• Ratio Analysis
  • Ratio Analysis

    DEFINITION OF 'Ratio Analysis'

    A ratio is relative size of two numbers. It represents the result of one number divided by another. It can be shown in different ways like number of times, in %, proportion of one to another.

    The relationship between two accounting figures expressed mathematically is known as financial ratio or accounting ratio.

    Accounting ratio, a form of financial statement analysis, enables the analyst to compares two aspect of financial statement and conveys the relationship of one metric with another and interprets the key information in the financial statement.

    Ratio analyses allow the comparison between the company, industries, time period of one company (Time series analysis), and company with industry average and provide relative performance. Therefore ratio analysis has no meaning unless benchmarked against something else.

    For example if a company ABC ltd has P/E multiple of 10x, it has no meaning unless we know the industry benchmark or some other company multiple. But if it is known that industry average P/E multiple is 12x, than we can simply say that ABC ltd is undervalued or out performing in the industry on the basis of P/E.


    Accounting Ratio enables to access the credit risk profile of borrower, enable the credit rating of the borrower and therefore ensure the safety of fund to be lending.

    Also it helps in valuation of company (Relative valuation) by making comparisons of various valuations multiple like P/E Multiple, EV/EBITDA etc.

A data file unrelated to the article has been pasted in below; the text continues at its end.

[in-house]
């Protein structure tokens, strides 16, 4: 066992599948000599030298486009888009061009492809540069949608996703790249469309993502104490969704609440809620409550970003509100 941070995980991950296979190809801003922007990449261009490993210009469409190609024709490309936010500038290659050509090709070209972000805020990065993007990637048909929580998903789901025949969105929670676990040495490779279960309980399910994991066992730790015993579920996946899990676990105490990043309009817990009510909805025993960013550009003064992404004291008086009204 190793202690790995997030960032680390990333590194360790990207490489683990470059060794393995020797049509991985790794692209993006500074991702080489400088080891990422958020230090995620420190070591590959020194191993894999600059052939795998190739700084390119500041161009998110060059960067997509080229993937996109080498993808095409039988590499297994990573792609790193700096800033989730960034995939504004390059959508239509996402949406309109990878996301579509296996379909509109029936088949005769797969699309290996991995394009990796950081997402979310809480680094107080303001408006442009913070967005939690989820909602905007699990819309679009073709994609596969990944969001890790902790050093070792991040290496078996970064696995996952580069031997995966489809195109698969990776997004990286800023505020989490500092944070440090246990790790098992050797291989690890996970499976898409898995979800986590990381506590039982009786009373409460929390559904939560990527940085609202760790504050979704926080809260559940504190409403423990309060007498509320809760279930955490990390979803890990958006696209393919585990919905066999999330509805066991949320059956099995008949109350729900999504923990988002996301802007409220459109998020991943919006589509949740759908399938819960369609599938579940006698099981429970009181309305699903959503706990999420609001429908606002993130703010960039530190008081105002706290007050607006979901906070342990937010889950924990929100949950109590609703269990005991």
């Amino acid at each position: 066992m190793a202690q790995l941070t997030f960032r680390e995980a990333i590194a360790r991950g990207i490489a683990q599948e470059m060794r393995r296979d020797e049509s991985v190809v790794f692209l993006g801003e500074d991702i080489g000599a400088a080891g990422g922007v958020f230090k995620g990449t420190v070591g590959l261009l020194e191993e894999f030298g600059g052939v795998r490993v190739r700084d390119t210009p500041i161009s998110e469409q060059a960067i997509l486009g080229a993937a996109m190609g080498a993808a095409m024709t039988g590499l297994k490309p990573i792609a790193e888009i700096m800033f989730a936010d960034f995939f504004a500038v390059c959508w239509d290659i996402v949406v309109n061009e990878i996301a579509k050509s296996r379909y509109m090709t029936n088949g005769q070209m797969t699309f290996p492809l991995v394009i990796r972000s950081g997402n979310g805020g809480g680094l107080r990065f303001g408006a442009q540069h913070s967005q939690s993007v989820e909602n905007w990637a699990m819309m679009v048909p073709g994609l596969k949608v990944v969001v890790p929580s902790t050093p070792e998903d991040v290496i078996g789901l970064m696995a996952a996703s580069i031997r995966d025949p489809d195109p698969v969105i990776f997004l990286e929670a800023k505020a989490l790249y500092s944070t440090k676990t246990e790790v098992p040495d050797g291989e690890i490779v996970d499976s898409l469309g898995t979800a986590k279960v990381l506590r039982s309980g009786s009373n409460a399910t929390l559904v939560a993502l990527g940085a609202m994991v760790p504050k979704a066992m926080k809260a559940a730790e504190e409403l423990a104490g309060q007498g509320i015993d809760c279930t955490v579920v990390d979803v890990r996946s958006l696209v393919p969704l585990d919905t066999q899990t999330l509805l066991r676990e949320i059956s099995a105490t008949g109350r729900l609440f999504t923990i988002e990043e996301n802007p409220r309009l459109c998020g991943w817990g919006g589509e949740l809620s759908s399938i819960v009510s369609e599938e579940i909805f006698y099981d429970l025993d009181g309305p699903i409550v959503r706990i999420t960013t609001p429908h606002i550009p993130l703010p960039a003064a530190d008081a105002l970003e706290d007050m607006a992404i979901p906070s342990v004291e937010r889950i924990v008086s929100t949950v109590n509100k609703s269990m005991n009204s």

Ratio analyses enable the trend analysis and help the management to take decision by looking into the past.

    It Enables Development of an industry average by comparing various companies in same industry.

    The information related to ratio of company is available on resource ‘Bloomberg – ‘FA 6’ & S&P capital IQ under Financial for particular company.


    Ratio analysis is unable to do out of industry comparisons because acceptable ratio vary by industry, even within the same industry comparisons may not be accurate because of different accounting assumptions, different division of a large firm and also trend analysis is imprecise due to inflation etc.

    A company may have some bad and good ratio and so it becomes hard to tell whether company is good or bad.

    Also ratio is hard to interpret. For example: A high working capital ratio is considered to be good for short term liquidity position for the company whereas same also reflect the large amount of inventory etc

    In conclusion, an astute ratio analysis can give some insight information whereas if done in thoughtless manner can lead to bogus information






  • Ratio analysis - Types
  • Real Deficit
  • Reflation